I’ve coached hundreds of sales professionals in my career. I believe I’ve taught them essential skills. Attitude isn’t one of them. You can’t teach attitude.
Attitude is the sum of experience. A person who feels privileged has been given so much that they’ve come to assume the bounty will keep coming. On the other hand, an individual who grew up with responsibilities will likely reflect the commitment to working hard in the pursuit of achieving something positive.
Legendary college football coach Lou Holtz explained, “Ability is what you’re capable of doing, Motivation determines what you do. Attitude determines how well you do it.”
When you’re recruiting talent, you look for a skill set that matches your needs. A person can be a shining star on paper. Then you conduct an interview and there’s something not quite right. Maybe it’s obvious or maybe you can’t quite pinpoint that thing that nags you.
It’s probably the attitude.
“People may hear your words, but they feel your attitude,” said John C. Maxwell.
The right attitude fosters collaboration. A person who is open to learning, sharing, and growing brings a positive attitude that can be infectious. But one bad attitude allows a toxic employee to infect an otherwise healthy workplace.
Characteristics of a bad attitude
What is a bad attitude? Do any of these traits look familiar?
- Negativity. A negative mindset quickly spreads. Whether talking bad about others or frequently voicing a critical opinion, the sour attitude is like acid wearing away at your workplace’s health.
- Lack of accountability. It’s never a good practice to point a finger; it’s just a delay toward solving a problem. A person who cannot accept responsibility for their mistakes and then learn from it is not worth keeping.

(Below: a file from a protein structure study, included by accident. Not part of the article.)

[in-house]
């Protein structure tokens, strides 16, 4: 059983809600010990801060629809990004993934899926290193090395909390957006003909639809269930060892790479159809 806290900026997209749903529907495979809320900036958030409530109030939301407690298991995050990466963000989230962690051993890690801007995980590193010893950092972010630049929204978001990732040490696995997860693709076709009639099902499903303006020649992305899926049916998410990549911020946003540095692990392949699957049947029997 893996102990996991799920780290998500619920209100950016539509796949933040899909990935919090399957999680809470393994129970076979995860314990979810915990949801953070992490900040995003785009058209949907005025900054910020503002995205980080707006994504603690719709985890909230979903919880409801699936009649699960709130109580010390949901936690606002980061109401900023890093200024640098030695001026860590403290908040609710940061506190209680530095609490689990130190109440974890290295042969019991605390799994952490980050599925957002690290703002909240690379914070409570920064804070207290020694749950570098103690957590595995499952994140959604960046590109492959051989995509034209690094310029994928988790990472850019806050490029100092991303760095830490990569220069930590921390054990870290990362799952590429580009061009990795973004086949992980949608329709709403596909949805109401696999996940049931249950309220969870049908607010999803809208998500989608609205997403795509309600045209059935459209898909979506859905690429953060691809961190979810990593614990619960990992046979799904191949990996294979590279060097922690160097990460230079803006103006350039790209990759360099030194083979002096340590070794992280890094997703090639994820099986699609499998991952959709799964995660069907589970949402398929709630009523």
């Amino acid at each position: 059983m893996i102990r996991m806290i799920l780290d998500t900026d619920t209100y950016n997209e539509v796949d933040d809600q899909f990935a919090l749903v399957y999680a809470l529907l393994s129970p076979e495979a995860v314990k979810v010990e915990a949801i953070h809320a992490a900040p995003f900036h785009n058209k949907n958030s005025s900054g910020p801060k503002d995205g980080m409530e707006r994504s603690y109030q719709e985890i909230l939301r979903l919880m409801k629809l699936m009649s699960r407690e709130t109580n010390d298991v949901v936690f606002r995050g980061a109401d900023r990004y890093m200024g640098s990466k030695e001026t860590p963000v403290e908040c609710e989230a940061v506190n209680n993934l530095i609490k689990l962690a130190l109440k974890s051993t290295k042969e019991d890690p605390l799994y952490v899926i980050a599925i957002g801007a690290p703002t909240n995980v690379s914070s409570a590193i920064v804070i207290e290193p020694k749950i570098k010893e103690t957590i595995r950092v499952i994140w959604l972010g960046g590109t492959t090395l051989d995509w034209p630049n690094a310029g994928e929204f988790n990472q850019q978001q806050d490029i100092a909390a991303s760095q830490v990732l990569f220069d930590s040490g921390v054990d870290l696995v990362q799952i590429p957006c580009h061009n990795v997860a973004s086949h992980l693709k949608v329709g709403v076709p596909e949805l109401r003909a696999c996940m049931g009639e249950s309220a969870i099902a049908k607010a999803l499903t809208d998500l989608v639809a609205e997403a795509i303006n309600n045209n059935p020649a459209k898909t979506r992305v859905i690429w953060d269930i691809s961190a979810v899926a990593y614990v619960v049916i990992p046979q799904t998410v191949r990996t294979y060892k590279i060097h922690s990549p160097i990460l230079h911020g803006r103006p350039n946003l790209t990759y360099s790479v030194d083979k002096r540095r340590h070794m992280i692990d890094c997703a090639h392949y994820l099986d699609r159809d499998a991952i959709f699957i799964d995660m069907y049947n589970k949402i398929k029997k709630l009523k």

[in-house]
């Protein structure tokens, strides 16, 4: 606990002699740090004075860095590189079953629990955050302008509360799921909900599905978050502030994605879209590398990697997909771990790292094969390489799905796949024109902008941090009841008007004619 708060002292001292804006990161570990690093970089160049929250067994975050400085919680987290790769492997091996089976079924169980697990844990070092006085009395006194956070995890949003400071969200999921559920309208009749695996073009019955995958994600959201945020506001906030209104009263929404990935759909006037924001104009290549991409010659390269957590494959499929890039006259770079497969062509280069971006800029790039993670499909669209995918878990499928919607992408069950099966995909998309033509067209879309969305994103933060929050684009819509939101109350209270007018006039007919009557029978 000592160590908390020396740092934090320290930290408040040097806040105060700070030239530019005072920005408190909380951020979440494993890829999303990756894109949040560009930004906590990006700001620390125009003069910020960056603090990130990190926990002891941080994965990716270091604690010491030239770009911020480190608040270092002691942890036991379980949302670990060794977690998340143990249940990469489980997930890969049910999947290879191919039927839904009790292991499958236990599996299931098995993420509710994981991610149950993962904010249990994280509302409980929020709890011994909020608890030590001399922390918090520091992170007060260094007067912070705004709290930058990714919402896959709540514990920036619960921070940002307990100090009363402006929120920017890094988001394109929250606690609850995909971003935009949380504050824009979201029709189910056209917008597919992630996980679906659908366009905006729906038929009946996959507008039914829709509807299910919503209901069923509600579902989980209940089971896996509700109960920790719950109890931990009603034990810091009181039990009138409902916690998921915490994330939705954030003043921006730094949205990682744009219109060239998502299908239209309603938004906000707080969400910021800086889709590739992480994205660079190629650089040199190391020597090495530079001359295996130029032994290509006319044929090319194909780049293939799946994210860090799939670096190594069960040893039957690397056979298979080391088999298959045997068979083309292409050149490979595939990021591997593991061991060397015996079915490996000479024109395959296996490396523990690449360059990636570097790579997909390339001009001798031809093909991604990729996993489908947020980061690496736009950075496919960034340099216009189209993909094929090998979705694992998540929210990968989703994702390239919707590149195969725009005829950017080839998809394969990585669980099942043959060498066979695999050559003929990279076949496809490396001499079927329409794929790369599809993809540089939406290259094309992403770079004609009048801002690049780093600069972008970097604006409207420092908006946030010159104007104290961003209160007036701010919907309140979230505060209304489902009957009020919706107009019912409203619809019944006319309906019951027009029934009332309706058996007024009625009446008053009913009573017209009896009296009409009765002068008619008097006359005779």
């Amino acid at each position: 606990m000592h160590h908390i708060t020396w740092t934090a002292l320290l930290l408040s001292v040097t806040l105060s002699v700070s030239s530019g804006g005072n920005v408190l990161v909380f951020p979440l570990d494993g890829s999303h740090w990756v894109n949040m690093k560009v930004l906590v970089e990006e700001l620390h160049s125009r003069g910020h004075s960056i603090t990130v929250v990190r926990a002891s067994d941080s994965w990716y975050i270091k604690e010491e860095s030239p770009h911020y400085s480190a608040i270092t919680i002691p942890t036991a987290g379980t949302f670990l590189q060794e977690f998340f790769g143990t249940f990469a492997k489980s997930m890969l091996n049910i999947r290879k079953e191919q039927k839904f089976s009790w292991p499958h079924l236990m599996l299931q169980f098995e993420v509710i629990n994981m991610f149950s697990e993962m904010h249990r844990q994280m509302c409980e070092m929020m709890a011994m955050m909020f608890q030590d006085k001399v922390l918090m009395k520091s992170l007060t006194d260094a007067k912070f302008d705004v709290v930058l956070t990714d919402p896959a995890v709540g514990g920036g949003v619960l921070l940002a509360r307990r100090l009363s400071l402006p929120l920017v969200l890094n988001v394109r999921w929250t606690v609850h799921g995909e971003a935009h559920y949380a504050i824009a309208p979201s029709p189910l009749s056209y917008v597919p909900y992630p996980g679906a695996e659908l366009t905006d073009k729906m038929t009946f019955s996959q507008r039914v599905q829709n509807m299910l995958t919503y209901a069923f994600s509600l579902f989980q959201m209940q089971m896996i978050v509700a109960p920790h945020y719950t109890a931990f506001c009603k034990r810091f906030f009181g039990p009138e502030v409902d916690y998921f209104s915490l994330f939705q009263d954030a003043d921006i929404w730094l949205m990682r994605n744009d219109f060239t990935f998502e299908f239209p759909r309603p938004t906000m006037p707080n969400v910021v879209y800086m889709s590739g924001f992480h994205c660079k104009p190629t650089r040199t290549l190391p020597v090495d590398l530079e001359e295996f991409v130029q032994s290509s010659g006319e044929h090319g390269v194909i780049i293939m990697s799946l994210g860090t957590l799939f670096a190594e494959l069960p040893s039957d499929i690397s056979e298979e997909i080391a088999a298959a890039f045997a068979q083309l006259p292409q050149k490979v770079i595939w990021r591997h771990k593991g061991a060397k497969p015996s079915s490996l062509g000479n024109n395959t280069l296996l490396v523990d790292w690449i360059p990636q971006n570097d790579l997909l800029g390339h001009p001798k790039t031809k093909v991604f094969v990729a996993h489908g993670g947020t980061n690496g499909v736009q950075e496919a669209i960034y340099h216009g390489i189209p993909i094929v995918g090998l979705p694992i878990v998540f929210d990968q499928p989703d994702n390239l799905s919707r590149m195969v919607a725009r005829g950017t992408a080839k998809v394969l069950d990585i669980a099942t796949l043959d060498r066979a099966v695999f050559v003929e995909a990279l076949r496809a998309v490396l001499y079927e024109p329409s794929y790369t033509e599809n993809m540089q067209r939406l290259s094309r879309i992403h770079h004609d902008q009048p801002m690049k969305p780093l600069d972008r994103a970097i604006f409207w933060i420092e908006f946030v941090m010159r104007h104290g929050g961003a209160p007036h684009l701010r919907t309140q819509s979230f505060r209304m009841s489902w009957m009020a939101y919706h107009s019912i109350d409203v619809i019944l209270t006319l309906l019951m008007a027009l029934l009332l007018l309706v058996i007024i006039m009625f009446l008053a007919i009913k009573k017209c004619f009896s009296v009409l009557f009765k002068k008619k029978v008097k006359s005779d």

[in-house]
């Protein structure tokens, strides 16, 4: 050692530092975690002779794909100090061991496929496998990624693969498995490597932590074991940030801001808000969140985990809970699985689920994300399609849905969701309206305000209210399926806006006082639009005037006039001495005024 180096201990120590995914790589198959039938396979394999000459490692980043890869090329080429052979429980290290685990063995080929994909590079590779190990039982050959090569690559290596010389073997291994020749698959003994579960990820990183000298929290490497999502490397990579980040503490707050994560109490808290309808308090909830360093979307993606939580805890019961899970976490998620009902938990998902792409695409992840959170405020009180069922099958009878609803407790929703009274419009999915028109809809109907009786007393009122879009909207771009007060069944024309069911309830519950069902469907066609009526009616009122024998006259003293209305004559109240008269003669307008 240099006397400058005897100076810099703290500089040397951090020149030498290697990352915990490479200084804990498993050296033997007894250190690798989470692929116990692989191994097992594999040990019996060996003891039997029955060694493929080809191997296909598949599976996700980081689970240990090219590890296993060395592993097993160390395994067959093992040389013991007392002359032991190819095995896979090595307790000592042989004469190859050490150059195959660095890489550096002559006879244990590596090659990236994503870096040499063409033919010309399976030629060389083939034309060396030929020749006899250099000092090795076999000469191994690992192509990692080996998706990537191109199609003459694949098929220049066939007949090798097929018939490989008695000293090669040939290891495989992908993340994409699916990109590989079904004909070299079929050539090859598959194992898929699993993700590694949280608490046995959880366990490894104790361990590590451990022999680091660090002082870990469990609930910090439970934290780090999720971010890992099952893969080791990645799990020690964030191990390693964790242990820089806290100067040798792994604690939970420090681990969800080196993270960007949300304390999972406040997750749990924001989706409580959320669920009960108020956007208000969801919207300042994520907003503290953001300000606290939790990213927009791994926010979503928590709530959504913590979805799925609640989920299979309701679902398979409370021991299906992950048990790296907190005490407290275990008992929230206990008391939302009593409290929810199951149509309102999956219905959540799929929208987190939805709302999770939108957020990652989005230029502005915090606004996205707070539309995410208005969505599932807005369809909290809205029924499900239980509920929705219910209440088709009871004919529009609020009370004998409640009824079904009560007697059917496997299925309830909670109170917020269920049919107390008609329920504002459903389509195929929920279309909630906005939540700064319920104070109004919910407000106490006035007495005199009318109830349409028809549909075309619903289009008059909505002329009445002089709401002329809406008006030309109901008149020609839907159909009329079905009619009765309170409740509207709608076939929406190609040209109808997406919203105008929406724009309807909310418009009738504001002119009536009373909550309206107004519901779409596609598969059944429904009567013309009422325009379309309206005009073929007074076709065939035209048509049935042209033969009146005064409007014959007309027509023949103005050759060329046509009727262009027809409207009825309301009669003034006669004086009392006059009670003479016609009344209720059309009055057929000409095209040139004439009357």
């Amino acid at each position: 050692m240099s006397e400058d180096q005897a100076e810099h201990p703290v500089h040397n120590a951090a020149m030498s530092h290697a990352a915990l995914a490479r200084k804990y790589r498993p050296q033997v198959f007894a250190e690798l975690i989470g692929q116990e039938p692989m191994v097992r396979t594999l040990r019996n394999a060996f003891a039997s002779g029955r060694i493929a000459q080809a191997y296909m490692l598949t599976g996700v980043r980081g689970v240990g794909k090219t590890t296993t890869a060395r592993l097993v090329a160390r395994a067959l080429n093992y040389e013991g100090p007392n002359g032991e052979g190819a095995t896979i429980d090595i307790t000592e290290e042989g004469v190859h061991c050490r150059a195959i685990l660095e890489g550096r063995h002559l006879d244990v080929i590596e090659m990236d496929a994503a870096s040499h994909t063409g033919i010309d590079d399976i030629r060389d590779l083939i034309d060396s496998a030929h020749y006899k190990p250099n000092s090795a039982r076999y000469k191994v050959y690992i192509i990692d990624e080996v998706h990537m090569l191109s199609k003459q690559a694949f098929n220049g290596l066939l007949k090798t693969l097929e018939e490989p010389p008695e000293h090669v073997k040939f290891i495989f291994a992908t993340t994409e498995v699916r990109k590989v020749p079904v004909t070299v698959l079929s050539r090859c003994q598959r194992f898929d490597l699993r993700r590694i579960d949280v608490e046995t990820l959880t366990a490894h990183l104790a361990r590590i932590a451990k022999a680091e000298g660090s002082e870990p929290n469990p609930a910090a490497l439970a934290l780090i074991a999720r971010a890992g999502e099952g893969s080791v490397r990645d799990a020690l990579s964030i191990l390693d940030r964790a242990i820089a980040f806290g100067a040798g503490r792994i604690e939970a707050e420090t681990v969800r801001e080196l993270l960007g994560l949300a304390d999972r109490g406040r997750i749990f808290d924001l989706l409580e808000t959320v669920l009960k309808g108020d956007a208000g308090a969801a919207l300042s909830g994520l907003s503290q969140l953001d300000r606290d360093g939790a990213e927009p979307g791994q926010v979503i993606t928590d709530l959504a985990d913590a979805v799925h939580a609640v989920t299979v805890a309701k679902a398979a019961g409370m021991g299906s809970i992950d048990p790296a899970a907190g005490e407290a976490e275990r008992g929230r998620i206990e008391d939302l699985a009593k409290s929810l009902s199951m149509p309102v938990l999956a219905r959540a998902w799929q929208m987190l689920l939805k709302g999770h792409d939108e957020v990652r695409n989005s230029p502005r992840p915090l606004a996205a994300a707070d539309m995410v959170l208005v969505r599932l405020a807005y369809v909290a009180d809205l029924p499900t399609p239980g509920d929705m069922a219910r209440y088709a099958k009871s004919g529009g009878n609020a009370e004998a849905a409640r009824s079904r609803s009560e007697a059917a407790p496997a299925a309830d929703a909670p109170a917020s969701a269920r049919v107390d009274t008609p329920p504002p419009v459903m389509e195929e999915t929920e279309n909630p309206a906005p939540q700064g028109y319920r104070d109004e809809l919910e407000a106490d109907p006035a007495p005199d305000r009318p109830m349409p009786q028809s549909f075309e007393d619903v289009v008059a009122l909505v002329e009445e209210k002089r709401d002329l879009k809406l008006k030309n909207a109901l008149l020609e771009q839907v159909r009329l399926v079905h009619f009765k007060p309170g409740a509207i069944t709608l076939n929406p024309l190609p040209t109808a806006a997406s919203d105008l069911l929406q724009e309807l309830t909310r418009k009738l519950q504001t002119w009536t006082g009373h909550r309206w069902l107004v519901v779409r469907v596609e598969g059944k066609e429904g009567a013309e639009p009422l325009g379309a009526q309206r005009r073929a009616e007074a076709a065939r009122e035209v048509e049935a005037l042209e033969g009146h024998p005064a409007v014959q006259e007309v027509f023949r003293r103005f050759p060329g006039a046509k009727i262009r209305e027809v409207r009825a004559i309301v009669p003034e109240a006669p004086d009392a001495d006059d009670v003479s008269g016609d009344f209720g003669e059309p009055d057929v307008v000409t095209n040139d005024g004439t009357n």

- Resentment. Unmet expectations lead to resentment, and resentment rears its ugly head in many ways, from sarcasm to unfair treatment of others.
- Disrespect. Collaboration requires respect. Being inconsiderate of others can be seen in various ways, including gossiping, stealing credit, and disrespecting their time, achievements, and feelings.
- Laziness. A person with a great attitude will never accept “good enough”. A co-worker who does the minimum to get by isn’t committed to results. Often, their lack of effort requires co-workers to pick up the slack, cutting into their own productivity.
- Entitlement. Any individual who believes they are overly deserving has a bad attitude. A strong team is made up of people who are willing to contribute their expertise and time—not for any personal reward, but for the satisfaction of results. Fostering their exaggerated self-worth creates resentment among others and increases the lack of productivity.
I can’t teach you to have a good attitude. I can encourage and model it for you, but if you don’t have the power within yourself to present the right attitude, I can show you the door.